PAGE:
Author Topic: Lacking Sustain in the high end  (Read 566 times)

Offline imnickb

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Lacking Sustain in the high end
« on: July 21, 2019, 04:07:09 AM »
Hello, I've got a 200a and I've noticed that the top two and a half/three octaves have very little sustain. This is the case with our without using a sustain pedal. The low end rings out beautifully but things above middle c start to get worse. Any ideas on why this might be?

Also, do you have any recommendations on a tech I could use near Seattle? I don't mind having a professional look at it... If I can find one.

Online pianotuner steveo

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Re: Lacking Sustain in the high end
« Reply #1 on: July 23, 2019, 07:09:45 AM »
To a small degree this happens as the reeds get shorter, but if it is abnormal, you can try removing and cleaning a reed to see if that helps. Do not sand the reed, clean with a light oil. Especially around the mounting hole and the corresponding spot on the reed bar. Just do one and see how it sounds compared to its neighbors, before and after (record it first) be careful not to overtighten bolt when reinstalling, they are pretty easy to break.
1960 Wurlitzer model 700 EP
1968 Gibson G101 Combo organ
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1979 Wurlitzer 206A EP
1980 Wurlitzer 200A EP
1980 Wurlitzer 270 Butterfly Grand
2000 Yamaha acoustic piano
2004 Hammond XK3
2009 73A Rhodes Mark 7
2009 Korg SV-1 73
....and a few guitars...

Offline Tim Hodges

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Re: Lacking Sustain in the high end
« Reply #2 on: July 23, 2019, 07:57:49 AM »
I agree with Steveo's suggestion. You'd be surprised at the difference it makes when you remove any surface rust from where the reed mates with the harp.

If that doesn't resolve the problem you might want to see if the harp is "torqued" or twisted on it's mounting brackets. To check remove the 4 screws which hold the harp down on the frame and see if it rocks at all. If it does then you need to shim those corners to prevent it (much like when you go to a restaurant and the table tilts, you place a few beer mats under one leg to stop it.)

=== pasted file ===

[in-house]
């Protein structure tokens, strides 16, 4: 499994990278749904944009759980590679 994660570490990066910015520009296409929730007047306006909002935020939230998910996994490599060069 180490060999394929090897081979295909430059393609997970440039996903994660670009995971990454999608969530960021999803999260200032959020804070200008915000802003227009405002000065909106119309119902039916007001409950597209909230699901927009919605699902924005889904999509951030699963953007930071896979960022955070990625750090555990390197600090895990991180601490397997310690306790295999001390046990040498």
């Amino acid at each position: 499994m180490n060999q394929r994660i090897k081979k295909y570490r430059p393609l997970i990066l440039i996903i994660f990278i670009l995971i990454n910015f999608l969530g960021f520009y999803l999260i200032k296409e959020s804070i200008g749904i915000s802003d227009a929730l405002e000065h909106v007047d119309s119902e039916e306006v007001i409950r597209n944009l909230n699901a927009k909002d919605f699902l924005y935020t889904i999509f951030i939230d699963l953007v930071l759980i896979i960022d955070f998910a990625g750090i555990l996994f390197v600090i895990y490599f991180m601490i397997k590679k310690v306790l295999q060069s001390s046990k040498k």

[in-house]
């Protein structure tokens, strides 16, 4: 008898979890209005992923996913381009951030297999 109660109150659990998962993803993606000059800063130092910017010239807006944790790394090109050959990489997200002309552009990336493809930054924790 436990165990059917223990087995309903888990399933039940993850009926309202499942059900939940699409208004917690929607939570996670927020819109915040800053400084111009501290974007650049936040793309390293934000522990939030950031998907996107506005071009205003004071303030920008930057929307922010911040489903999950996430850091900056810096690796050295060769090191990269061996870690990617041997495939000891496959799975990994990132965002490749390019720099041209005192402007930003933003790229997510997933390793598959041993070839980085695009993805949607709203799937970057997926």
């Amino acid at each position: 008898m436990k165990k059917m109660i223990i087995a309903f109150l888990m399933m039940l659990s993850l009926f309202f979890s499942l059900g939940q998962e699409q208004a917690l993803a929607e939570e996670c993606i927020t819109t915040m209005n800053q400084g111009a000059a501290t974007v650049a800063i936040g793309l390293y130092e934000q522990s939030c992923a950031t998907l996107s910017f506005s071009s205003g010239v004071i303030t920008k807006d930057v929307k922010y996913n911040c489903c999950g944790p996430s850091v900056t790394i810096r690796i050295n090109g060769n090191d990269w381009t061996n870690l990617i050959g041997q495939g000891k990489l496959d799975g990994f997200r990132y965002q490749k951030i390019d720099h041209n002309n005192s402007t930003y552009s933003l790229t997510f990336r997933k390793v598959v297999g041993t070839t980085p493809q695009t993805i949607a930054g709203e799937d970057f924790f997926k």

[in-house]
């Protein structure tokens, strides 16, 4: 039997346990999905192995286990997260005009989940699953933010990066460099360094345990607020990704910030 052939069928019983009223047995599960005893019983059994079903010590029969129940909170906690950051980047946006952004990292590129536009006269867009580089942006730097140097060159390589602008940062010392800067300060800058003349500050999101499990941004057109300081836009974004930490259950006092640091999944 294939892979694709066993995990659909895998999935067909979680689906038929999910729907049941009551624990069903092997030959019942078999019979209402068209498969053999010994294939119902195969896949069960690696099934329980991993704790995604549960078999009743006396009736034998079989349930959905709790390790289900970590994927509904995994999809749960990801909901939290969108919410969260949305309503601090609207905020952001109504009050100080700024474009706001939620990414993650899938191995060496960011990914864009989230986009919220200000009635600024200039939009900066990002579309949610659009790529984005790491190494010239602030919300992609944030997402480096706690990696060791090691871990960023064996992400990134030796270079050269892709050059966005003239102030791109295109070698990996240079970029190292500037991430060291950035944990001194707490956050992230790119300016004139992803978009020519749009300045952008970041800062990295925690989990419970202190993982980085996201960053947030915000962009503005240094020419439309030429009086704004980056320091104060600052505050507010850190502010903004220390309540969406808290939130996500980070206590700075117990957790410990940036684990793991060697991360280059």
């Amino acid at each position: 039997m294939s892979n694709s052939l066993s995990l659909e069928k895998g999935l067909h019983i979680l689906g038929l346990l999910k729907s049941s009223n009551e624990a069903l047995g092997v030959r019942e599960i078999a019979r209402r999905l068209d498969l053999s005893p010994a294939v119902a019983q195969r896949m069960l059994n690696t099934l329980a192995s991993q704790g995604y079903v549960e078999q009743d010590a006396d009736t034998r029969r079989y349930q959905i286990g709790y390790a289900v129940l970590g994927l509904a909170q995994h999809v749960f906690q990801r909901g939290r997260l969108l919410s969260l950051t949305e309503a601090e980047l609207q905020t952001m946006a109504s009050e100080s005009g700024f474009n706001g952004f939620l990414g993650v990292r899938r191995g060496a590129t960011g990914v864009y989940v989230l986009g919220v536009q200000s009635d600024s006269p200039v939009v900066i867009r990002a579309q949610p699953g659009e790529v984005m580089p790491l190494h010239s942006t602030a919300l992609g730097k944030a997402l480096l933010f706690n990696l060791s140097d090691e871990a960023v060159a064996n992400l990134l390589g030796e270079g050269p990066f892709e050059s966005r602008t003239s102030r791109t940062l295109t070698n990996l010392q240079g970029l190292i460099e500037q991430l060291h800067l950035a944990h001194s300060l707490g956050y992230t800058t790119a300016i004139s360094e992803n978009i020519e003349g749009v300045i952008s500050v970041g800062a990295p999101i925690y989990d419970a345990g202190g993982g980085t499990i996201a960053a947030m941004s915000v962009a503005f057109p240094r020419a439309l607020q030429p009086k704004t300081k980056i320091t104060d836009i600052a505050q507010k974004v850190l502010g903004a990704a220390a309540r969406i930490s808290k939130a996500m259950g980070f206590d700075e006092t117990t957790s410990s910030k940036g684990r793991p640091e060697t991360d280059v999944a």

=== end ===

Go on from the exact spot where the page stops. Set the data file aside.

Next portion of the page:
If the harp was torqued the mounting screws would twist the harp and prevent some notes from ringing out properly, especially on the treble side which is more sensitive.
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Offline DocWurly

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Re: Lacking Sustain in the high end
« Reply #3 on: July 31, 2019, 10:06:34 AM »
Make sure that the upper harp has all 8 white silicone spacers below and above it.  Compare with the lower harp.  I've seen this a couple times as of late.

Online pianotuner steveo

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Re: Lacking Sustain in the high end
« Reply #4 on: July 31, 2019, 01:27:11 PM »
And also that the reed bar mounting screws are not over tightened... there should be a little play around those spacers, just a tiny bit.
1960 Wurlitzer model 700 EP
1968 Gibson G101 Combo organ
1975 Rhodes Piano Bass
1979 Wurlitzer 206A EP
1980 Wurlitzer 200A EP
1980 Wurlitzer 270 Butterfly Grand
2000 Yamaha acoustic piano
2004 Hammond XK3
2009 73A Rhodes Mark 7
2009 Korg SV-1 73
....and a few guitars...

Offline cinnanon

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Re: Lacking Sustain in the high end
« Reply #5 on: August 02, 2019, 11:38:45 PM »
And also that the reed bar mounting screws are not over tightened... there should be a little play around those spacers, just a tiny bit.

:::scratching my head:::

 ???

Can you elaborate?

Online pianotuner steveo

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Re: Lacking Sustain in the high end
« Reply #6 on: August 06, 2019, 08:27:50 PM »
Maybe it's only true on the earlier models, but I am talking about the reed bar mounting bolts that go through the white plastic insulators.
On the early models, some were black rubber
1960 Wurlitzer model 700 EP
1968 Gibson G101 Combo organ
1975 Rhodes Piano Bass
1979 Wurlitzer 206A EP
1980 Wurlitzer 200A EP
1980 Wurlitzer 270 Butterfly Grand
2000 Yamaha acoustic piano
2004 Hammond XK3
2009 73A Rhodes Mark 7
2009 Korg SV-1 73
....and a few guitars...